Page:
The Reserve Bank of India (RBI) on Friday allowed banks to freely offer foreign exchange prices to non-resident Indians at all times, and said trading on rupee derivatives will be allowed and settled in foreign currencies in International Financial Services Centres (IFSCs).
The Gujarat International Finance Tec-City (GIFT) is one such IFSC planned for India. These were two major recommendations by the Usha Thorat committee on offshore rupee markets, which was aimed at bringing the offshore markets to India.
The other recommendations are getting examined by the RBI, the policy statement said.
The issue here is that the non-deliverable forwards (NDF) markets have garnered volumes much above the domestic market. However, the RBI has no control over the offshore markets.
According to Bank of International Settlements (BIS), NDFs in six currencies — Korean Won, Indian Rupee, Chinese Renminbi, Brazilian Real, Taiwanese Dollar and Russian Ruble - account for two-thirds of the trade in the NDF globally. The total daily average volume in NDF markets was about $200 billion as per a BIS survey, where the share of India was about 18.22 per cent.
In 2016 itself, offshore trades in Indian rupee were “more or less equal to deliverable onshore forwards,” the BIS data had found. The 2019 data is yet to be available. A 2018 Bank of England survey reported $23 billion in offshore rupee trades, while RBI sources estimate deliverable daily onshore forwards at $21 billion, which shows that offshore rupee derivatives markets are now deeper than the onshore market.
Even as the IFSC is located in India, for all practical purposes, it is an offshore market such as those in Singapore, Hong Kong, London, Dubai and New York. But bringing volume to Indian shores would mean better information dissemination. In the offshore NDF market, no physical delivery of rupee takes place, but its volume far outstrips those in the domestic interbank market.
“The sharp growth in the offshore trading volumes in the rupee NDF market in recent years likely even beyond the volumes in the onshore markets have raised concerns around the forces that are determining the value of the rupee and the ability of authorities to ensure currency stability,” the task force report had said in August.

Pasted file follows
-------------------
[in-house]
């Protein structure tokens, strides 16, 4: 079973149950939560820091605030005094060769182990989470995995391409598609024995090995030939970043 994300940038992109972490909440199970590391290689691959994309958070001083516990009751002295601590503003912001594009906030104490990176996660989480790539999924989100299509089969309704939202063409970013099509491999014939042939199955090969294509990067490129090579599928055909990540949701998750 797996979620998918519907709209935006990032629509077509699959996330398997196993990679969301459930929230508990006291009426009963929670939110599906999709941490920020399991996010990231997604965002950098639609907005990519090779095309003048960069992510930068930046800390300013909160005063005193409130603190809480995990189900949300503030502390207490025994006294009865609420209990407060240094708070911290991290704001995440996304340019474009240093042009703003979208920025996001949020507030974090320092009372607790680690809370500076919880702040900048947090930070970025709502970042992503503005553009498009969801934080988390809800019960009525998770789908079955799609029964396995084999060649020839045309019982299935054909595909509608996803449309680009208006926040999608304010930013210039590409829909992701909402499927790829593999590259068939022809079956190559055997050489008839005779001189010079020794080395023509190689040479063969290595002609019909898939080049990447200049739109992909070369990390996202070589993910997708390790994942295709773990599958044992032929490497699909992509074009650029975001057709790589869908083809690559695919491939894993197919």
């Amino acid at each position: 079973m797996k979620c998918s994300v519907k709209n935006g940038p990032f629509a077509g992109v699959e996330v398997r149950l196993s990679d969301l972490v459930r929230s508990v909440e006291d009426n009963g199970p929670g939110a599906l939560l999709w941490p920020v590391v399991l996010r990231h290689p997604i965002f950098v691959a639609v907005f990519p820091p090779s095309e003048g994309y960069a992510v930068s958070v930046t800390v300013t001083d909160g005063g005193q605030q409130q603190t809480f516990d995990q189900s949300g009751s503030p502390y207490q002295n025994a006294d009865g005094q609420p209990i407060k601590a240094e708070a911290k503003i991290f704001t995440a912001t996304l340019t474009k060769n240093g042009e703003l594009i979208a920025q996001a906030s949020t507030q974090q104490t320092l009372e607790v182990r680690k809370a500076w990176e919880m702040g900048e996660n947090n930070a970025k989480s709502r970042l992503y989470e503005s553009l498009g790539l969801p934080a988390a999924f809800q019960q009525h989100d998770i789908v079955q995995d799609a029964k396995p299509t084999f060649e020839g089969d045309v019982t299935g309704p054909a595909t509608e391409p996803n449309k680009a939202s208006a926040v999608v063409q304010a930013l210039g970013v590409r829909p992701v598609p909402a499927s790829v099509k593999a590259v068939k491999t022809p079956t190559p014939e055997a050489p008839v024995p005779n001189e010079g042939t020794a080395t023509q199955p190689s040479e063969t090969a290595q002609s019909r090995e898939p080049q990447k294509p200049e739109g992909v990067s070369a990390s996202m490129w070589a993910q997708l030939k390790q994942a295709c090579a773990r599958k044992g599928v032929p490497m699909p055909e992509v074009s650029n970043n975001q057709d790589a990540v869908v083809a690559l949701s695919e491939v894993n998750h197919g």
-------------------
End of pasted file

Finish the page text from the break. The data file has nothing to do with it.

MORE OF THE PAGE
The RBI said directions for implementing the two recommendations of the Usha Thorat committee will be issued in consultation with the central government and other regulators.
The Thorat committee had recommended free quoting of prices because foreign portfolio investors (FPIs) as well as global corporates were unable to access multiple competitive quotes in the onshore market, and effectively, they were limited to using the prices of their custodian banks. This is also because the custodian banks were responsible for tracking of outstanding hedges vis-à-vis portfolio size.
This “friction” issue can be addressed by shifting the monitoring to a centralised agency which can use a technology solution to track exposures as well as outstanding hedges.
“One way of making onshore prices more widely accessible to non-residents is to allow Indian banks to freely offer prices as liquidity providers to non-resident customers at any time, whether or not the domestic market is open. They can extend to non-resident corporates the same choices that domestic corporates have in choosing among various market makers,” the committee had recommended.
The other recommendation, to bring the offshore market onshore, was driven more by the quest to get information, even as the regulations remain off limit for these markets.
“While there are concerns around impact on the onshore market due to trading in Rupee derivatives in the IFSC, there are potential benefits in terms of IFSC's ability to offer complete bouquet of financial services and availability of market information to all stakeholders,” the task force had noted.
“… a thriving Rupee market in the IFSC may provide a system which can be leveraged towards this end, in the way and manner deemed fit in future. IFSC being outside the capital controls provides an opportunity to policymakers to test new regimes and products in an environment whose repercussions may not significantly impact the stability or efficiency of the onshore system,” the Thorat committee had noted.